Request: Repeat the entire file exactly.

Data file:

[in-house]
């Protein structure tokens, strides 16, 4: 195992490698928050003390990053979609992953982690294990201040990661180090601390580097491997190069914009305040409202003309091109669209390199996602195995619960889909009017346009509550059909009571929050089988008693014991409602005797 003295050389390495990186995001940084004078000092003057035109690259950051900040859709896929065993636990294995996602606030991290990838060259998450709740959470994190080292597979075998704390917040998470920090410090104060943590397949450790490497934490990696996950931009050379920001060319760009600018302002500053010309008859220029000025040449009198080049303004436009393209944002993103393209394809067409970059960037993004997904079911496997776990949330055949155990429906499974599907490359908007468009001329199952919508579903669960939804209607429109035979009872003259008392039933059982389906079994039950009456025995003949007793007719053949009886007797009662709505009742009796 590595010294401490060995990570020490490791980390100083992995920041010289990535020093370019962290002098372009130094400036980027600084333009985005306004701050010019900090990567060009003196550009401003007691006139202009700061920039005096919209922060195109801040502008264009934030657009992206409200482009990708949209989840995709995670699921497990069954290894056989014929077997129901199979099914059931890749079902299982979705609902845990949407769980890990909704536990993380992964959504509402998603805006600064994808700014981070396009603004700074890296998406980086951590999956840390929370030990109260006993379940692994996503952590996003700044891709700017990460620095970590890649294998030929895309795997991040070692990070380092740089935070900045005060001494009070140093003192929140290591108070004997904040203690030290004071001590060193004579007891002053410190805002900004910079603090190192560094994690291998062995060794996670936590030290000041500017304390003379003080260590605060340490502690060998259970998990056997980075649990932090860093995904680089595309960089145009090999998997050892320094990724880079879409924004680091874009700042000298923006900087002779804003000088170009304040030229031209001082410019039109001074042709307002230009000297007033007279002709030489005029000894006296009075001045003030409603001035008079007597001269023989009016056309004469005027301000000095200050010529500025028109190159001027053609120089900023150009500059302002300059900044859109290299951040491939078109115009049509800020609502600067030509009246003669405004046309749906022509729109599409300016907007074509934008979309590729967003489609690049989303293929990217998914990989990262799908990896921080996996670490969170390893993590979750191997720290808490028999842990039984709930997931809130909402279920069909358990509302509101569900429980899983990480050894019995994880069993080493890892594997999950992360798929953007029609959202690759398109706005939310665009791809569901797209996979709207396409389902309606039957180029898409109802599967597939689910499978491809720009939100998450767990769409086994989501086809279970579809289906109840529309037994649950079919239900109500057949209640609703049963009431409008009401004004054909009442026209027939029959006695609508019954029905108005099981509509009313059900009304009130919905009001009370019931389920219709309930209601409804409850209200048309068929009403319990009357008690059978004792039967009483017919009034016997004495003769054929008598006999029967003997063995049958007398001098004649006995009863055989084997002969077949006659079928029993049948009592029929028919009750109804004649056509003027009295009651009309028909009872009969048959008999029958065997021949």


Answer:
[in-house]
């Protein structure tokens, strides 16, 4: 195992490698928050003390990053979609992953982690294990201040990661180090601390580097491997190069914009305040409202003309091109669209390199996602195995619960889909009017346009509550059909009571929050089988008693014991409602005797 003295050389390495990186995001940084004078000092003057035109690259950051900040859709896929065993636990294995996602606030991290990838060259998450709740959470994190080292597979075998704390917040998470920090410090104060943590397949450790490497934490990696996950931009050379920001060319760009600018302002500053010309008859220029000025040449009198080049303004436009393209944002993103393209394809067409970059960037993004997904079911496997776990949330055949155990429906499974599907490359908007468009001329199952919508579903669960939804209607429109035979009872003259008392039933059982389906079994039950009456025995003949007793007719053949009886007797009662709505009742009796 590595010294401490060995990570020490490791980390100083992995920041010289990535020093370019962290002098372009130094400036980027600084333009985005306004701050010019900090990567060009003196550009401003007691006139202009700061920039005096919209922060195109801040502008264009934030657009992206409200482009990708949209989840995709995670699921497990069954290894056989014929077997129901199979099914059931890749079902299982979705609902845990949407769980890990909704536990993380992964959504509402998603805006600064994808700014981070396009603004700074890296998406980086951590999956840390929370030990109260006993379940692994996503952590996003700044891709700017990460620095970590890649294998030929895309795997991040070692990070380092740089935070900045005060001494009070140093003192929140290591108070004997904040203690030290004071001590060193004579007891002053410190805002900004910079603090190192560094994690291998062995060794996670936590030290000041500017304390003379003080260590605060340490502690060998259970998990056997980075649990932090860093995904680089595309960089145009090999998997050892320094990724880079879409924004680091874009700042000298923006900087002779804003000088170009304040030229031209001082410019039109001074042709307002230009000297007033007279002709030489005029000894006296009075001045003030409603001035008079007597001269023989009016056309004469005027301000000095200050010529500025028109190159001027053609120089900023150009500059302002300059900044859109290299951040491939078109115009049509800020609502600067030509009246003669405004046309749906022509729109599409300016907007074509934008979309590729967003489609690049989303293929990217998914990989990262799908990896921080996996670490969170390893993590979750191997720290808490028999842990039984709930997931809130909402279920069909358990509302509101569900429980899983990480050894019995994880069993080493890892594997999950992360798929953007029609959202690759398109706005939310665009791809569901797209996979709207396409389902309606039957180029898409109802599967597939689910499978491809720009939100998450767990769409086994989501086809279970579809289906109840529309037994649950079919239900109500057949209640609703049963009431409008009401004004054909009442026209027939029959006695609508019954029905108005099981509509009313059900009304009130919905009001009370019931389920219709309930209601409804409850209200048309068929009403319990009357008690059978004792039967009483017919009034016997004495003769054929008598006999029967003997063995049958007398001098004649006995009863055989084997002969077949006659079928029993049948009592029929028919009750109804004649056509003027009295009651009309028909009872009969048959008999029958065997021949």